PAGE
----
Expectations are high. Rightly so. 2023 has been roundly described as a make-or-mar year for Nigeria. Citizens seek change. Things have to change. The current socio-economic tailspin must be arrested. But we have to be pragmatic with our expectations. Good things do not come easy. No single individual can magic Nigeria into an El dorado in four years. Nigeria’s problems, which are functionally in situ, are age-long. But one ‘’Alexander the Great’’ can actuate the process to cutting the systemic Gordian knots.
According to legend, Gordius, king of Gordium, tied an intricate knot and prophesied that whoever untied it would become the ruler of Asia. It was cut through with a sword by Alexander the Great in 333 B.C. Alexander went on to conquer most of Asia. So, the term ‘’Gordian knot’’, which means difficulty, snag, setback, problem or obstacle, came from the artful tapestry of the king of Gordium.
What are Nigeria’s Gordian knots? Pervasive insecurity, omnipotent corruption, nepotism, prostrate economy, acutely divided citizenry, decrepit health infrastructure, wobbly education, ubiquitous poverty, unchecked killings, indiscipline, persistent workers’ strikes, capricious and avaricious petrol subsidy regime, and general societal malaise.
Nigeria’s next president will be coming at a time the country is agonisingly sundered along ethnic and religious contours; at a time of seething anger and great uncertainty; when the economy is in shreds; corruption at the apogee; at such a perilous a time when Nigerians cannot commute from one part of the country to another for fear of being killed and kidnapped; at such a vulnerable time when a dollar is N600 at the parallel market, and when over 13 million children are out of school. Nigeria’s next president will be coming at a time of anomie.
In the column, ‘Why are ethnicity, zoning dominant issues of 2023 elections’, I said while we fixate on primordial concerns, we lose sight of the most important matters. We dispense too much energy on trivialities, and leaving little to interrogate those who have come forward to represent us. Even if ethnicity, region and religion are to be criteria for selecting Nigeria’s next president for the sake of ‘’justice, equity and fairness’’ as propounded by those calling for an orbiting in the geography of power, this should not take precedence over the principal issues of leadership.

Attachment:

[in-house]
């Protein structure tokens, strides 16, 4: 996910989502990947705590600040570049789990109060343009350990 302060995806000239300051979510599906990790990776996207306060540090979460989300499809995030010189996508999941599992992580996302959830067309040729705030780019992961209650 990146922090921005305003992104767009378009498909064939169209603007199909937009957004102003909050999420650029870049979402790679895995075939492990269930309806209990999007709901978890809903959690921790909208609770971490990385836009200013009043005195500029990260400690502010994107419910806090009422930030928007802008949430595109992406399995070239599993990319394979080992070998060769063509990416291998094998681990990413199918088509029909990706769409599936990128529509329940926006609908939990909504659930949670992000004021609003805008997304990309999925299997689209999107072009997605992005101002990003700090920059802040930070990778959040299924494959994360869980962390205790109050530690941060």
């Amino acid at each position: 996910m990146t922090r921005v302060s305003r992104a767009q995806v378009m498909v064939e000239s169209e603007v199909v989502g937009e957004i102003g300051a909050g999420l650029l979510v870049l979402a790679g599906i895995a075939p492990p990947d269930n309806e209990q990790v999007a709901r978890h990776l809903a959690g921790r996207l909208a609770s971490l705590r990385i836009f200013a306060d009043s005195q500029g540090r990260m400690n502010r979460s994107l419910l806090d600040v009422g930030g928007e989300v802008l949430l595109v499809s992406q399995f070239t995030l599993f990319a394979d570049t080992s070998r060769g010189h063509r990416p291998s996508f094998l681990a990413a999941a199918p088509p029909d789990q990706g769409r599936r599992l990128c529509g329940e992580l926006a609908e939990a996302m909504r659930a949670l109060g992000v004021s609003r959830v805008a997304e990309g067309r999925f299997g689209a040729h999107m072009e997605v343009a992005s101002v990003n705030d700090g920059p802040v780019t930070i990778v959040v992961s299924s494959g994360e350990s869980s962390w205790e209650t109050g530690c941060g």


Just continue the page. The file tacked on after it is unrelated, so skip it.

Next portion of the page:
The task ahead is humongous and Nigeria desperately needs the right people in government to get the right fixes.
A critical concern today is insecurity. How would the next president tackle the hydra of insurgency, banditry, terrorism and kidnapping? What measures will the next president take to address the galloping debts, oil revenue shrinkage and freewheeling inflation? How will the next president provide elixir for our health sector and get our wobbly education kicking again?
What are the plans to take the edge off youth unemployment? What will be the policy on petrol subsidy, considering that N4 trillion will be spent on this Venus flytrap in 2022? What is the plan to oxygenate Nigeria’s power sector and make it less of an embarrassment? How will ASUU demands be addressed for good? How will sectional agitations and omnipresent corruption be tackled?
These are some of the issues that the next president will have to contend with. The task ahead is immense. If we are serious about getting out of the doldrums, then we must make this election about real issues – with gravitas.
Who will begin the process of cutting Nigeria’s many Gordian knots? As a matter of fact, people with the capacity for governance are not in short supply here. But if we are seeking some flawless individuals or celestial beings to turn Nigeria around, we will only be chasing a will-o-the-wisp. Again, we have to be realistic and measure our expectations.
No single government can fix all of Nigeria’s problems. What we need is successive corrective leadership. One government addresses some critical challenges, and the next comes to build on the successes of the other. Governance should be a progressive continuum.
If 2023 is really a make-or-mar year for Nigeria, then we must begin to make every bit of the process to electing a new leadership count. We must prioritise the real issues and interrogate those who have come forward for elective office. It is facile to assume that because delegates, who are often bribed, will nominate the candidates for elections, the choice of the ‘’uninitiated population’’ is already compromised. It is not a fait accompli. Delegates do not exist in isolation. They are everyday Nigerians encumbered by the same quotidian problems.
I believe the zeitgeist; the mood of the time, (among other factors), will govern the nomination of presidential candidates by the parties.
And if I am reading the mood of the country correctly, Nigerians are tired.
My sympathies in advance to anyone who takes up the job of leading Nigeria under this reign of babel.
By Fredrick Nwabufo; Nwabufo aka Mr OneNigeria is a writer and journalist.